Hall of Fame Quarterbacks in the NFL Now?

Jon Gonzalez, Staff Writer

The NFL is arguably in a golden age of quarterbacking, with passing numbers higher than they’ve ever been. Young studs like Colin Kaepernick and Cam Newton are dominating the league, while Peyton Manning and Tom Brady continue to defy father time. The NFL’s young superstars are still way too young to project their Hall of Fame status, but there are still plenty of quarterbacks that, very soon, could be Canton-bound.

 

Peyton Manning (37), Tom Brady (36), Drew Brees (34)

Do I even need to explain these three? One million percent absolutely.

Hall of Fame?: Absolutely

 

Aaron Rodgers (29)

Arguably the best quarterback in football, there is no denying Aaron Rodgers’ brilliance. Rodgers has been dominant since his first start in 2008, as his first three seasons have looked, in most aspects, similar, if not better, than a group of seven already-admitted Canton signal callers (Jim Kelly, Steve Young, Troy Aikman, John Elway, Dan Marino, Joe Montana, and Warren Moon). Rodgers, in his first three years, led this group in starts, completions, attempts, yards; most importantly, he leads the group in Super Bowl rings thanks to his run in 2010. Rodgers is second in Quarterback rating and in touchdowns; third in wins; and most importantly, last in interceptions. At a ripe 29 years of age, Rodgers has 29,879 passing yards, averaging 256.8 yards per game. As Tom Brady, Peyton Manning, and Drew Brees have shown, elite, Hall of Fame play for a long time, another 8-10 years of these numbers from the Green Bay slinger will guarantee a Hall of Fame invitation.

Hall of Fame?: Possible, but only time will tell

 

Ben Roethlisberger (31)

After Rodgers, the group of quarterbacks gets a bit muddy. This group is headlined by 2-time Super Bowl champ “Big Ben” Roethlisberger. While the last two seasons have seen Roethlisberger’s Steelers go 10-14, Ben has shown elite consistency in the past. At only 31 years old, Roethlisberger may have another solid 5-6 years left in him (assuming the Steelers’ offensive line can keep Ben off his back), and with his career passing average (238.3 yards per game), Big Ben could finish with enough passing yards to put him in the top ten all-time, not to mention his trademarked ability to escape the blitz and make something out of nothing. Combining that with his 2 Super Bowl rings, Roethlisberger, with continued success, could squeeze his way through the doors of Canton.

Hall of Fame?: Possible, but with continued success

 

Eli Manning (32)

The second Manning brother has always been regarded as enigmatic; he is excellent when he needs to be, and average the rest of the time. 2013 has been a horrible year, but to many, Manning’s Hall of Fame argument was closed when he raised the Lombardi Trophy for the second time in five years. This Manning, despite everything, is the best Manning under pressure, and in the biggest games, Eli has been money.  As unpredictable as Manning has been in the regular season, he has racked up 33,834 career regular season passing yards, good for 21st all time. Should he play his average the rest of his career, he could be as high as 4th all-time. So much for being an enigma. If only for Eli’s pesky interceptions, of which he has 160 in only 10 years, Eli would practically be a lock.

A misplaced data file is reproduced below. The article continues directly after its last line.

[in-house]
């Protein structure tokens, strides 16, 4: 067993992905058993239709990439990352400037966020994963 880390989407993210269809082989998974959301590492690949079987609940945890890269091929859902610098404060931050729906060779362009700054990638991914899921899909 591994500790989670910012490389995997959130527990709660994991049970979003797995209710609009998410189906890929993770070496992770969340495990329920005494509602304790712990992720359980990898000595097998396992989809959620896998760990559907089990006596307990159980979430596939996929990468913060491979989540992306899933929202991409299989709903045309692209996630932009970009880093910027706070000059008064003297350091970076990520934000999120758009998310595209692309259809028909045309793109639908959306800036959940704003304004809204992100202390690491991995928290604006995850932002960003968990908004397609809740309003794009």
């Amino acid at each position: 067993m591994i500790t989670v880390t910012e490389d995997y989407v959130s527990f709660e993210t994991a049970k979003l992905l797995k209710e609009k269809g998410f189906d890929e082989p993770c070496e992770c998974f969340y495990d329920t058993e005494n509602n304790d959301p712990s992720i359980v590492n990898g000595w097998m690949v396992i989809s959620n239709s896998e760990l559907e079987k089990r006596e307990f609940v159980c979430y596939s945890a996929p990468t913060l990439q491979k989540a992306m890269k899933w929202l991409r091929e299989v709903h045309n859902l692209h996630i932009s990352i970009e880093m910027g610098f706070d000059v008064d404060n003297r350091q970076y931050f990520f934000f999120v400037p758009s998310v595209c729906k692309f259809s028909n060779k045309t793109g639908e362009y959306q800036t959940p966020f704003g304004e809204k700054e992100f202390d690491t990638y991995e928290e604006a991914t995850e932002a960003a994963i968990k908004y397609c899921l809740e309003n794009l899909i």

Hall of Fame?: Possible, but with continued success

 

Philip Rivers (31)

Rounding out the 2004 first-round draft class is Chargers QB Philip Rivers. Without a championship, Rivers often gets overshadowed by the 4 combined championships Eli and Big Ben have won. While Rivers has been the worst performer of the three in the playoffs, he has performed just as well as his contemporaries in the regular season. While he does lack the passing yards of Eli and Ben, Rivers has a higher win percentage than Eli (.602 vs. .571), but less than Roethlisberger (.671). Rivers has been Roethlisberger’s and Manning’s statistical equal; it has been the playoff victories of the latter two that allows them to outshine the former. Rivers will need to perform well in the playoffs very soon with new HC Mike McCoy, and take the Chargers late in the playoffs in order to be considered for the Hall. While his resume is impressive enough for consideration already, a few division championships and maybe a Super Bowl title would really help Rivers’ chances.

Hall of Fame?: Probably not; future success could get him in

 

Tony Romo (33)

Another player from that 2004 draft class, Romo is often overlooked based on this fact: he came into the league in 2004, but without being drafted. Rivers, Roethlisberger, and Manning all went in the first round, while Romo was passed on 255 times. Romo is often considered a better regular season performer, but his Cowboys only have a .570 winning percentage, less than Eli’s .574. The cloud that will constantly linger over Tony’s head is his lone playoff win during his tenure in Dallas, despite Cowboys’ Owner Jerry Jones relentlessly pursuing the best talent in the league. Romo, like the other three, has a shot to launch himself into the elite of the elite all-time, but his consistently dismal play in December and January will severely hamper him.

Hall of Fame?: No, unless he brings a title to Jerryworld

 

Players Who May Be In this Discussion Soon:

Matt Ryan (28)

Joe Flacco (28)